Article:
Friday, July 10, 2015

3D printing enables wearable micro-organisms

After Lucy McRae paved the way for wearable liquids with a low-tech implementation in Robyn's Indestructable music video, MITs Mediated Matter professor Neri Oxman has created a similar concept with her piece 'Mushtari' using a state-of-the-art multimaterial 3d printer.

She devised transparent hollow channels that are grown in the digital design space, as seen in the video below. These are then 3d printed, with the hollow spaces filled with support material for which she had to devise a specific method in order to be able to remove it completely.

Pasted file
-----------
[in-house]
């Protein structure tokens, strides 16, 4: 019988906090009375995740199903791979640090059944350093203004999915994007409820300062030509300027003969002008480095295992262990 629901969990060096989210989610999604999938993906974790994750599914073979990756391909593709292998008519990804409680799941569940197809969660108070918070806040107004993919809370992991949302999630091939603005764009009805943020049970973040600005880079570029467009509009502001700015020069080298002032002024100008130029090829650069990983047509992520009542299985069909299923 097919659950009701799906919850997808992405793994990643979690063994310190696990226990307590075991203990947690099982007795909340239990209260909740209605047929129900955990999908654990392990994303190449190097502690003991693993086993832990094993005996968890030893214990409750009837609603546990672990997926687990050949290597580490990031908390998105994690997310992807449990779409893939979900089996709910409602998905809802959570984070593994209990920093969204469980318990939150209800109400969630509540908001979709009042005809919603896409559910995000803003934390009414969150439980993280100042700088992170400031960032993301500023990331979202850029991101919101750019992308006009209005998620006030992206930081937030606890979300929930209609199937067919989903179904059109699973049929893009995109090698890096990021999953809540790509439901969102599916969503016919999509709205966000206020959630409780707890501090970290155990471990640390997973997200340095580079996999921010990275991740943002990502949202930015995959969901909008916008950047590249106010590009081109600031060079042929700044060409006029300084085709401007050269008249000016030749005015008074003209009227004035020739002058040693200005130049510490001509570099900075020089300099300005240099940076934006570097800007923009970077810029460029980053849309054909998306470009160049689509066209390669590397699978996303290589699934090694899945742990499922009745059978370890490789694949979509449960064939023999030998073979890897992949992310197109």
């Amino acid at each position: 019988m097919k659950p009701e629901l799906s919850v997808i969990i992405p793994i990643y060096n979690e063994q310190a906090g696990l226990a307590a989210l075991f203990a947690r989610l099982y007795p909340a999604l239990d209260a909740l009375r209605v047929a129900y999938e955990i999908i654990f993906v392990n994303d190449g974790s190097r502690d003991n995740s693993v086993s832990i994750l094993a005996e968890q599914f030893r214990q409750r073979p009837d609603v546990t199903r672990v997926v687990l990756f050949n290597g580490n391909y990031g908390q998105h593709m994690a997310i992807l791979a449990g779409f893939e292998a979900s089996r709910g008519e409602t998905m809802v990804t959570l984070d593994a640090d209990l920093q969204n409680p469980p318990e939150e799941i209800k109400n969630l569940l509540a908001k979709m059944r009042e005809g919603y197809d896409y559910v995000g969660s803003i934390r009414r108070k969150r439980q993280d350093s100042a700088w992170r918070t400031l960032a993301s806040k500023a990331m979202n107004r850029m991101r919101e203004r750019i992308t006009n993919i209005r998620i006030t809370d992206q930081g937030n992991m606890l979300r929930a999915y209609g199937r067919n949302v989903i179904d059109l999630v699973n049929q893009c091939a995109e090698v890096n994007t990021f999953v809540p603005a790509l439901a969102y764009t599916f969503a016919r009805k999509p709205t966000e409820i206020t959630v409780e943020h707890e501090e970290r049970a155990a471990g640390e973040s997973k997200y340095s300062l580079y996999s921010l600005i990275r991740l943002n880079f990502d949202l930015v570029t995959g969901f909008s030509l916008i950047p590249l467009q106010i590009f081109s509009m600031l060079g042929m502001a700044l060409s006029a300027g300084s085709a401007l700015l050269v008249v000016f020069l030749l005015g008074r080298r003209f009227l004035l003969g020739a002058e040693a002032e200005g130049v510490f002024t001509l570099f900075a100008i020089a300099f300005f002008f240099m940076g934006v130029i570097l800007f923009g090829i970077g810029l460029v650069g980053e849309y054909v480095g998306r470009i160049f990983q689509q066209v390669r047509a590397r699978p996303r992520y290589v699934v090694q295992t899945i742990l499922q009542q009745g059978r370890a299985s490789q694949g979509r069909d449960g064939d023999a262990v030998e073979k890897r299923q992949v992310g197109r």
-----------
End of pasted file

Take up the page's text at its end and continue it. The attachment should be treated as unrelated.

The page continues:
The idea here is that new materials can be created on the body, such as fuels, yeast, food and medicine, by having microorganisms in the channels react to sunlight. For future developments I think it is important to place the wearer central in the design process - how will the wearable fit the wearer's dynamic identity, what qualities and values should it strengthen? I can imagine this to be useful for chefs who prepare special sauces, gravies, ragus, juices, marinades or creams and would like to carry their ongoing creation along with them through the restaurant to be able to show customers, taste and influence it on-the-fly. I can also imagine it to be useful for medical professionals such as doctors or holistic therapists who can then show their medicinal prowess with their own body and establish a sense of authority in a futuristic, estranging and possibly quirky way. Most important is that in the end, the human being has to be wearing the wearable, not the other way around.